Basic Guide To Bidets

There are many different kinds of bidets available today all serving the same function of enhancing personal hygiene.

Most Americans have never used a bidet, although they've probably heard a funny story about one. Widely used in many other countries, bidets are still not that popular in America, which is surprising because they perform a very important role in enhancing personal hygiene.

The function of a bidet is to thoroughly clean the rectal and genital area after using the toilet. The original bidet, said to have been first used in France, looked like a small trough which was filled with water in which the user would sit and clean his behind. A big improvement in bidet design over the centuries was the introduction of the spray, which allowed the user to get a better clean without having to swill around in water. Bidet design has continued to evolve and today, you can choose from a wide selection of models with different functions.

Bidet design

Traditional bidets are stand-alone units that are installed near the toilet. Manufacturers offer them in many different designs and you can get one to match the other fixtures in your bathroom. There are two types of traditional bidets, the vertical spray and the horizontal spray. The vertical spray bidet shoots water from a spout at the center of the bidet like a little fountain. The horizontal spray, which is a more recent development, shoots water from a nozzle at the faucet. There are some advantages to using a horizontal spray bidet. Firstly, with a vertical spray, some of the dirty water may fall back onto the water spout, something that is avoided with a horizontal spray. Secondly, the horizontal spray nozzle can better target the areas that need to be cleaned.

Modern bidets are not separate units, rather, they are fixtures that are installed directly onto the toilet seat. They are less expensive than traditional bidets and don't take up space. Another advantage is that they allow you to use the toilet and then clean yourself without moving an inch. The controls for an integral bidet fixture are located on its right side and it is quite easy to regulate the flow of water as you sit. Some toilet fixtures now come as combined toilet/bidet models. With such models, the spray nozzle extends from the center back of the toilet bowl when it is activated. It is cleaned after every use by another spray of water before it retracts. Top-of-the-range bidets offer more than adjustable water temperature and pressure controls. They also come with adjustable nozzles, water massage features and warm air drying functions.

Whether you choose a traditional bidet or a modern one will depend on the size of your bathroom and what you want to use the bidet for. Some people prefer a traditional model as in addition to serving the function of a bidet, it can also be filled with water and used as a sitz bath. Sitz baths are soothing for people with hemorrhoids or for women after childbirth.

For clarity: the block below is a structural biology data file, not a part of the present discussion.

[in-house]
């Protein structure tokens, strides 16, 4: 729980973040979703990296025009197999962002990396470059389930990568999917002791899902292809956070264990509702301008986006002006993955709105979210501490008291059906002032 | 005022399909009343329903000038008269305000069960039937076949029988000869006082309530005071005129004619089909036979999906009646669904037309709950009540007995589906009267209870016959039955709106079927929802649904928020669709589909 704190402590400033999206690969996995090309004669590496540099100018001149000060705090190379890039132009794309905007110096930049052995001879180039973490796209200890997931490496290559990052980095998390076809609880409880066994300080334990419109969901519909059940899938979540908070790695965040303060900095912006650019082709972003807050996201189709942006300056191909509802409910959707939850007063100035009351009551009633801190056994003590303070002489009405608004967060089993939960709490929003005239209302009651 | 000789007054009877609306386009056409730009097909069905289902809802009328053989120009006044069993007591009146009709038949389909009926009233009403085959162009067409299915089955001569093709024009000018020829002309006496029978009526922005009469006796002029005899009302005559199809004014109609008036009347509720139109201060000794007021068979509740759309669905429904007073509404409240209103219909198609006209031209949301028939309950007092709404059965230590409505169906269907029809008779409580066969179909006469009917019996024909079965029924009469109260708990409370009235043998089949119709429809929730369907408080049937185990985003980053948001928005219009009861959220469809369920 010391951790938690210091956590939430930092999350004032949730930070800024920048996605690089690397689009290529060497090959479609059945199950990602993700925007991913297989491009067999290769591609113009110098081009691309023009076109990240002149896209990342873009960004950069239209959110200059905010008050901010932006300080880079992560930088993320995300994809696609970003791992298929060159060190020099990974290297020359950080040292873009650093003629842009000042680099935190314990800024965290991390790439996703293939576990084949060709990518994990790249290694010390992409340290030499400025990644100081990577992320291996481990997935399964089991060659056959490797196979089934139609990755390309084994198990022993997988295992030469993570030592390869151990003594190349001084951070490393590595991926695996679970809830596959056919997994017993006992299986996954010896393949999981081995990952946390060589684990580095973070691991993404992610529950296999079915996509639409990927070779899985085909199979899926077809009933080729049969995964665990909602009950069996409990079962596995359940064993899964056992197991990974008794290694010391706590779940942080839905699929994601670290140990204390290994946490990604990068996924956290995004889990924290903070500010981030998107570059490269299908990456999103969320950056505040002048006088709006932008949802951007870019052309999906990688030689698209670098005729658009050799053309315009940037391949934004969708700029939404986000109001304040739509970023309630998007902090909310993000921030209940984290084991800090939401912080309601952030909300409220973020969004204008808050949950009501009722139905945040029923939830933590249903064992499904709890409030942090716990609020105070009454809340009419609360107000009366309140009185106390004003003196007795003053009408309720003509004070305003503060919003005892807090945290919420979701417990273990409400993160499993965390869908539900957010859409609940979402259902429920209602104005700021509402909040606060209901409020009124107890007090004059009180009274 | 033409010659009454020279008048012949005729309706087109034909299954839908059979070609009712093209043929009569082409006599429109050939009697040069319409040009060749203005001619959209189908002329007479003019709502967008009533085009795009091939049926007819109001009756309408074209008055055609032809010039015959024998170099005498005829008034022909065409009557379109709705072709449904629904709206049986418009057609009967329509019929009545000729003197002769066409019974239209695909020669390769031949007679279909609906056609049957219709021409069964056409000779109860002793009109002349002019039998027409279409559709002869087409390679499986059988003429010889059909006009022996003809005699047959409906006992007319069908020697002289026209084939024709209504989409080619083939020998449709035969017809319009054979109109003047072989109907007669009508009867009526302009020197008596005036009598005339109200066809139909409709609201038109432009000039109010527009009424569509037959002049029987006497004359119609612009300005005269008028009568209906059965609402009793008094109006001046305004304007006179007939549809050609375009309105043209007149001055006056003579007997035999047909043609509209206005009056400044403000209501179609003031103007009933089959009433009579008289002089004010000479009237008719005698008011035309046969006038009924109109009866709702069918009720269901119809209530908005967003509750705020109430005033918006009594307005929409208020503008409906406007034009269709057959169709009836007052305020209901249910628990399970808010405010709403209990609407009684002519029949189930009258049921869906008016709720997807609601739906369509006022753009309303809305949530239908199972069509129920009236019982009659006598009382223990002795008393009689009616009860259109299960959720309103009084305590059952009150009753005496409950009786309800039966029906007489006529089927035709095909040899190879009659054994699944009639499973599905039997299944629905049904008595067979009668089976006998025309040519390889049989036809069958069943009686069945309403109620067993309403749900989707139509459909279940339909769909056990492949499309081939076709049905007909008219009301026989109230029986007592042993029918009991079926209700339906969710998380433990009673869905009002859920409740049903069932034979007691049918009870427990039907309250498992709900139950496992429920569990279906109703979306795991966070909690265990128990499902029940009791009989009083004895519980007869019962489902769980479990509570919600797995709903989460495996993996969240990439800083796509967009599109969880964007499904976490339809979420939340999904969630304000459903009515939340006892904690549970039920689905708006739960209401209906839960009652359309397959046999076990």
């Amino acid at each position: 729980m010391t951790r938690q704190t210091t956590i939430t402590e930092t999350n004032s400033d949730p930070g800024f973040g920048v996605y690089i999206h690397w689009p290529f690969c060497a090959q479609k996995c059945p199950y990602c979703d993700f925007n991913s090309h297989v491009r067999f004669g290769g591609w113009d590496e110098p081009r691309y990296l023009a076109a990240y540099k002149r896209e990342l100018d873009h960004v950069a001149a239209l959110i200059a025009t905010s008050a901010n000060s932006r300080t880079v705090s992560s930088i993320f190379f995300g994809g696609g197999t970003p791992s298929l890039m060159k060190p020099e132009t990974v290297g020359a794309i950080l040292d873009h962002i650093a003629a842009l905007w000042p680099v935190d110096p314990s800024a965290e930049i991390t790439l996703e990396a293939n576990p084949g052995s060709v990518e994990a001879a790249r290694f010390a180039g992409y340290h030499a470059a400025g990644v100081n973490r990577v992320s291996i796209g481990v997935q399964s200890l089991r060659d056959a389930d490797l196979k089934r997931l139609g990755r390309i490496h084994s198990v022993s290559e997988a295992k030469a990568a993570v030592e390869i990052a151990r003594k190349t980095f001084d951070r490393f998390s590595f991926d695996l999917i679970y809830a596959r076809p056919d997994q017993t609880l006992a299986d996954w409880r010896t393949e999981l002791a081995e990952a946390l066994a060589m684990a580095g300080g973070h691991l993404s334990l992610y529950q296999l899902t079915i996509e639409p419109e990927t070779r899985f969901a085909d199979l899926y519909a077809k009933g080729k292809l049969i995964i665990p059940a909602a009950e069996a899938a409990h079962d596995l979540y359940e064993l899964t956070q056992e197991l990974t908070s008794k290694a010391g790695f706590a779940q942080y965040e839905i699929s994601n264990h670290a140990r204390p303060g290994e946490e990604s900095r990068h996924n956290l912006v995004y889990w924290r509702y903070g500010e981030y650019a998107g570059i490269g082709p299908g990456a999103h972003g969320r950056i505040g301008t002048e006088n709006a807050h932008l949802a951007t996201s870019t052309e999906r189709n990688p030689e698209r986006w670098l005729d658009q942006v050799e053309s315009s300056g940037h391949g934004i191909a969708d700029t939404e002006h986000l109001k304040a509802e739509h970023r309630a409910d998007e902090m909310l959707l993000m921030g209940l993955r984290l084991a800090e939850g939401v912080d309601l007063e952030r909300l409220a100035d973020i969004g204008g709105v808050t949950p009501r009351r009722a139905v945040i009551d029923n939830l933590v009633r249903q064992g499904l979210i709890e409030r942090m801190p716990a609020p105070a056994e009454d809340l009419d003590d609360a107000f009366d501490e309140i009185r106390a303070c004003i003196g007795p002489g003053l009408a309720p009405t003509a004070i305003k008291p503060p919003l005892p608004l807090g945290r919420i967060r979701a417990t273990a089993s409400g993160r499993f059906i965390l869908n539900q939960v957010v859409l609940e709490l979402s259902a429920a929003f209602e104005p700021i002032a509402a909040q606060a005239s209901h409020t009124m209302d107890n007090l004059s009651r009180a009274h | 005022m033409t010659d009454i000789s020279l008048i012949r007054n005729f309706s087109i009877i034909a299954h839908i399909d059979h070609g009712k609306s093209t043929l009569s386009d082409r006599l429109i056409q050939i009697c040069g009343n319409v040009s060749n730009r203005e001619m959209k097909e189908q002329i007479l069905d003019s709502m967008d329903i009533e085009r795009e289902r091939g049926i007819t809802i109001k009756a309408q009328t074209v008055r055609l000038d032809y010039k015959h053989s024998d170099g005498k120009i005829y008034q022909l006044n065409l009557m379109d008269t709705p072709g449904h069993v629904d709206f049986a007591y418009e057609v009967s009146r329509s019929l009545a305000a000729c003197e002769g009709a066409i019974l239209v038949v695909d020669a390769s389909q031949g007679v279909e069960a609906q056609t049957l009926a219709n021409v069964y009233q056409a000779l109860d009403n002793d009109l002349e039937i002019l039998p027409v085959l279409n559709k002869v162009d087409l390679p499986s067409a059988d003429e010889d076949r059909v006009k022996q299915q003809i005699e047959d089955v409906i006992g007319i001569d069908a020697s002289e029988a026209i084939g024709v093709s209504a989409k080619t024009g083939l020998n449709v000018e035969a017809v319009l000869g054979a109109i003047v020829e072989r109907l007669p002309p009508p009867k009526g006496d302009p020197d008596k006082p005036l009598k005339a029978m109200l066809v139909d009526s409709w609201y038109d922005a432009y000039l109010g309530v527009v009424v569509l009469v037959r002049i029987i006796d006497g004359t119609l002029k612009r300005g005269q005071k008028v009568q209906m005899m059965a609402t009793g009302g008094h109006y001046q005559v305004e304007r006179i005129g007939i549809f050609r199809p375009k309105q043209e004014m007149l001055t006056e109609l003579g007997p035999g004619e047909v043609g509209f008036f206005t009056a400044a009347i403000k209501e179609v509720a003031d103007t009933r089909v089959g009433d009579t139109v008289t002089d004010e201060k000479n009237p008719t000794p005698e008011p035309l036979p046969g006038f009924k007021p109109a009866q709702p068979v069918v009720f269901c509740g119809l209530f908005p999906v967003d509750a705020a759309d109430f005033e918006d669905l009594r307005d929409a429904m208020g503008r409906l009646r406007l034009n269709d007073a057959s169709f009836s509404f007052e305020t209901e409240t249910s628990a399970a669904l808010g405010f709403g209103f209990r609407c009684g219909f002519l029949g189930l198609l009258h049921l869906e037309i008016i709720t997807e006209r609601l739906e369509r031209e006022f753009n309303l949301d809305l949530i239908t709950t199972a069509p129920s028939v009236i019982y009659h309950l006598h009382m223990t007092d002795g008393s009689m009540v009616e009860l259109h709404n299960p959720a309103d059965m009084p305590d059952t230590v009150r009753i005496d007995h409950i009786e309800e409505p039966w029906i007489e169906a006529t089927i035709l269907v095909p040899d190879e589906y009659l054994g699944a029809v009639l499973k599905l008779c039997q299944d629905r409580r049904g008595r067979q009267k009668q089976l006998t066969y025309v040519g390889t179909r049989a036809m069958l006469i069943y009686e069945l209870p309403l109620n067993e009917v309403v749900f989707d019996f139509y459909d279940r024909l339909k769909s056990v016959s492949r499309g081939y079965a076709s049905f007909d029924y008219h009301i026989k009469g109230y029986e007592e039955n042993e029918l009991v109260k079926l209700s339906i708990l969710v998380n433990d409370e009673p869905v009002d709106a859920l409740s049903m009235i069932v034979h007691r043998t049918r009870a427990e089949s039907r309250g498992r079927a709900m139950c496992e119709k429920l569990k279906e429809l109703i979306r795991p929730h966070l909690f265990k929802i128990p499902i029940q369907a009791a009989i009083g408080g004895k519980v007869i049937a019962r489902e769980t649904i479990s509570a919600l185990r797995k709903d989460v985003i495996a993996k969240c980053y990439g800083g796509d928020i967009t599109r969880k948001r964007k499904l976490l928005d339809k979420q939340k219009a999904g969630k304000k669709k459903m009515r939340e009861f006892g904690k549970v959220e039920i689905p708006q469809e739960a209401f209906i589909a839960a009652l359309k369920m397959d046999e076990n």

How do you use a bidet?

Using a bidet does take a little practice. When you're finished on the toilet, move to the bidet and turn on the faucet. Adjust the spray. If it is a vertical spray, it will hit you from below, while a horizontal spray will hit you from the faucet area. You need to angle your body adequately to ensure the spray reaches where it needs to go. It will probably take a few uses before you find the best position to adopt to use the bidet and you may find you have to hover slightly to get a good spray. Also, while you can dispense with toilet paper altogether, it's a very good idea to give yourself a wipe before you use the bidet. This makes using the bidet much more pleasant.

To use a bidet that is part of the toilet or attached to the toilet seat, you simply need to turn on the controls at the side of the unit and let the bidet spray away. Adjust the controls accordingly. If your bidet does not come with a drying function, you will need to dry yourself with a towel after using it.

Pros and Cons

Undoubtedly, there are a few flaws in current bidet design, the main one being the tendency for water to splash a little, or a lot, on the floor or the rim of the bidet. This, of course, is not very hygienic and it takes an experienced user to be able to assume the perfect position over the bidet in order to avoid any form of splashing. The second issue with traditional bidets is that the user has to move from the toilet seat to the bidet and in doing so, may leave a little trail. This can easily be avoided by a cursory wipe or two before using the bidet, or by purchasing a modern bidet attachment which can be fixed onto the toilet seat itself. Finally, one issue that applies to women specifically is that it is important not to allow water to spray from the anus to the vagina. Although dual nozzles and adjustable nozzles have been developed to allow for specific area targeting, it is still important for a woman to angle her body when using a bidet to avoid this from happening.

Overall, the benefits of using a bidet far outweigh any design flaws it may have. Ask anyone who has a bidet at home and they will tell you just how clean and refreshed they feel after using one. After all, it simply isn't possible to get as clean just by wiping with dry paper. People who use a bidet regularly find it becomes as much a part of their daily routine as brushing teeth. For those with sensitive skin or hemorrhoids, bidets are indispensable. Also, after childbirth, bidets allow for localized cleansing of the delicate perineum without the abrasiveness of paper. The bottom line is, once you get used to using it, and it does take some getting used to, the bidet is a very useful fixture to have in your bathroom.

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